decision to retain the Super Hornet, but I'll still be very, very unhappy about the deal that is
$6.6 billion. Which is very expensive for this aircraft, and I'll remain very unhappy about the
lack of process leading up to the decision.

TONY JONES: The Defence Secretary Robert Gates seemed to leave the door open for Australia to get
out of that contract without hurting the relationship with the United States in an interview
tonight with Kerry O'Brien. Is that the way you read what he said?

JOEL FITZGIBBON: Yeah well he's a good guy. He understands our situation and he said something
which I thought was very generous. This is a matter for the Australian Government. He's not going
to interfere. That's not to say, of course, Tony that his administration and the US Navy in
particular, wouldn't be concerned about a decision to cancel because see, the US Navy has entered
into a contract with Boeing to purchase. They've made commitments. The thing's coming off the
production line, so it's a pretty rude if you like thing to do to move in now and cancel the
project, and I'd be very, very happy if we don't have to.

TONY JONES: Now you've made the argument, however, last year that Australia has to rely, if
Australia has to rely on the Super Hornet, it will lose its strategic edge. That this is a fourth
generation aircraft the sure hornet and it would be effectively up against fifth generation
aircraft flown by regional powers. Which regional powers would have fifth generation aircraft and,
therefore, a strategic edge on Australia in the air?

JOEL FITZGIBBON: Well, in fact Tony, I've never said that. I've never been critical of the Super
Hornet per se.

TONY JONES: Well, you did say that actually, you said that very precisely to Monica Attard. You
described it as a fourth generation aircraft. You said other regional powers would have fifth
generation aircraft.

JOEL FITZGIBBON: Tony, I did describe it as a fourth generation aircraft and it is. I have said in
the past that many experts, some of them more worth listening to than others I have to say, have
described the aircraft as inadequate. You know the reality Tony, I'm not an air power expert.
That's why I've commissioned a panel of experts to have a look at the situation. But it is true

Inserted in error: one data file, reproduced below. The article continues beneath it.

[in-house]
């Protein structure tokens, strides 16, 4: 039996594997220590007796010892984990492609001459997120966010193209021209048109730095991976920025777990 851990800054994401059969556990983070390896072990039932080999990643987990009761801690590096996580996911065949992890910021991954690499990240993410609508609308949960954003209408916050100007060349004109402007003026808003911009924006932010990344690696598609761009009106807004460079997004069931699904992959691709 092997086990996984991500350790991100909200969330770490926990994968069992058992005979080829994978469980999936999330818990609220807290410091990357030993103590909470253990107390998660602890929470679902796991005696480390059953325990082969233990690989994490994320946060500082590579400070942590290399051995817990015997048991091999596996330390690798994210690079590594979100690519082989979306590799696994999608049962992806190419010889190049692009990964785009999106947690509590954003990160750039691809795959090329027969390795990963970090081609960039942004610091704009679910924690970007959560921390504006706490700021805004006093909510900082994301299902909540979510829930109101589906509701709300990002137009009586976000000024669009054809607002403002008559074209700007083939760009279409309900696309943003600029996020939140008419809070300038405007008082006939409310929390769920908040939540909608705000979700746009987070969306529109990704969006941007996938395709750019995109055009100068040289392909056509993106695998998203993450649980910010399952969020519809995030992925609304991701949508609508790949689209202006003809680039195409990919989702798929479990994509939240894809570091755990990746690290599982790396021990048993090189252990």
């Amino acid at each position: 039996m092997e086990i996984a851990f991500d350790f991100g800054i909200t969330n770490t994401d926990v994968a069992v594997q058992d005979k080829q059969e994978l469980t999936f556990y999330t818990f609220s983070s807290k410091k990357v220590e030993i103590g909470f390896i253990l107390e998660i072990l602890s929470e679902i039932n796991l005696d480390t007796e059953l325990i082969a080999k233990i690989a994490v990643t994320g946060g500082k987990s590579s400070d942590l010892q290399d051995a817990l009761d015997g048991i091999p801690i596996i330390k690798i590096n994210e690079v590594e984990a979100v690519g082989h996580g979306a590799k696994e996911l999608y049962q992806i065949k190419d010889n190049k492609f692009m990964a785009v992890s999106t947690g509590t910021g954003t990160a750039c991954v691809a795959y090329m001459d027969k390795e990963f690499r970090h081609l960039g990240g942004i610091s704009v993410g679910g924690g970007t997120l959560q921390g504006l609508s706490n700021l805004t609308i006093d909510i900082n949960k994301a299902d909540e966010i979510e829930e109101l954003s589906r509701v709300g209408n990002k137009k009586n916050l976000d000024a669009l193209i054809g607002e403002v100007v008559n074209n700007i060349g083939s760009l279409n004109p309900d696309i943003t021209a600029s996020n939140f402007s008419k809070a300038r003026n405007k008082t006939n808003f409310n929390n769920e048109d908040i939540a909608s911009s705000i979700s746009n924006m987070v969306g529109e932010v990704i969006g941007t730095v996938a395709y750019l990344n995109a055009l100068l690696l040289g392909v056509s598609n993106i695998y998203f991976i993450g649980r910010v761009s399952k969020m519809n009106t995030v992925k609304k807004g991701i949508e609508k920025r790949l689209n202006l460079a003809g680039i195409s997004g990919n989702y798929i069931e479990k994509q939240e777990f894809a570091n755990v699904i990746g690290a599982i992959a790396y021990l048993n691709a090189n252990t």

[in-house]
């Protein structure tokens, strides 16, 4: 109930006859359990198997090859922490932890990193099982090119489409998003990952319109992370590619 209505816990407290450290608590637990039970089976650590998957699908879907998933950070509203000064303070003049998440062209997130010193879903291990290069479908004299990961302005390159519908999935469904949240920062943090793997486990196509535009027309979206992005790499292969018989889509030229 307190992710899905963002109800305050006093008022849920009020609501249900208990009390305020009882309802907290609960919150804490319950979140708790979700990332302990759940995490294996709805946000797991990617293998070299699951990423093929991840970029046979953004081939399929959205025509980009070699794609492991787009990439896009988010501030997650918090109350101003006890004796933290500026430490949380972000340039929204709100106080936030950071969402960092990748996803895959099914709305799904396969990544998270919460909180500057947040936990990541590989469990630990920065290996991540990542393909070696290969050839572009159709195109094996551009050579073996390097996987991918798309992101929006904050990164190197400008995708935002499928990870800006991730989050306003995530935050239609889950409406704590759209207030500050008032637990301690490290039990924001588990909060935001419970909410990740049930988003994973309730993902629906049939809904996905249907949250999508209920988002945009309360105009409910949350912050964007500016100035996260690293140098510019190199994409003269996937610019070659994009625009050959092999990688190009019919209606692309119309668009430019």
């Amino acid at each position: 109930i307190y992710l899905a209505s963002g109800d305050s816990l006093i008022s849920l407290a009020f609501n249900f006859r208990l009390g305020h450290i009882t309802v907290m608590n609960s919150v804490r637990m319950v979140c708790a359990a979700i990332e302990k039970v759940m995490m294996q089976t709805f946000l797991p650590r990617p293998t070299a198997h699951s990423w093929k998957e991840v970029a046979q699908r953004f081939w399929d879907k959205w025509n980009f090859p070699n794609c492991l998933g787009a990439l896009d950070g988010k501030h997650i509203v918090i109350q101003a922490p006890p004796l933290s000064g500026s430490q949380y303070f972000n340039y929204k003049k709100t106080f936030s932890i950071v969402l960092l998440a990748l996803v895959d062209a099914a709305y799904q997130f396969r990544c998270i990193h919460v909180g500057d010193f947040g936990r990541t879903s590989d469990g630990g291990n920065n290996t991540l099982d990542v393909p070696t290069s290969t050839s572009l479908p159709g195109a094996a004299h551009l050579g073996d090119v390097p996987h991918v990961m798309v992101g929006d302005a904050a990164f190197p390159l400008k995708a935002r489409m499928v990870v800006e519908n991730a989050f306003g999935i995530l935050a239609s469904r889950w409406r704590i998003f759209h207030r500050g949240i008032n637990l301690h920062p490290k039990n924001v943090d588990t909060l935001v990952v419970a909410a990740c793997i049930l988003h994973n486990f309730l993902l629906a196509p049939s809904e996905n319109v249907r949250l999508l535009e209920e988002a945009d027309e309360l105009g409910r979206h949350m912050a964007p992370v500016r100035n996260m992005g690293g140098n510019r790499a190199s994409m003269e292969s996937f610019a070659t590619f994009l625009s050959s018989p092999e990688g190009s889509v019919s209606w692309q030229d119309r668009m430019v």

that a number of nations to our north, including some South East Asian nations are now gaining
access, as they grow in their wealth and their economic capacity, gaining access to Russian in
particular, fifth generation aircraft.

TONY JONES: Which countries are we talking about, in particular?

JOEL FITZGIBBON: Look honestly Tony I don't think it's necessary for me to go into those specifics,
but I can say this. Maintaining our air superiority to our north is one of the most critical
aspects of the defence of our nation and we have to make sure we get our air power capacity
absolutely right.

TONY JONES: Alright. On the fifth generation plane, the US won't sell us the F22. Do you still
intend to directly lobby members of the US Congress to try to get them to overturn the legal ban on
selling that aircraft to Australia?

JOEL FITZGIBBON: Well, I'm prepared to do whatever it takes Tony. Now in my private conversation
with Secretary gates he said, "Look, this is a matter for the Congress". I said, "Would it be
appropriate for me to go directly to the Congress?" He indicated he didn't see a problem with that.
Later on he's obviously reflected on it and thought no, probably I'm better off directing my
lobbying efforts to him. What he effectively said earlier on ABC tonight was he was, he was
effectively saying he was prepared to advocate on our behalf. I couldn't be any happier with the
situation than that.

TONY JONES: Could you see any reason why a close ally should not lobby with Congressmen who are
blocking this sale to Australia?

JOEL FITZGIBBON: No, I don't, but if Secretary Gates and I've got a good working relationship with
him and I trust him. If Bob Gates tells me that my prospects are greatest if I leave the lobbying
efforts effectively to him, I'm happy to take that advice.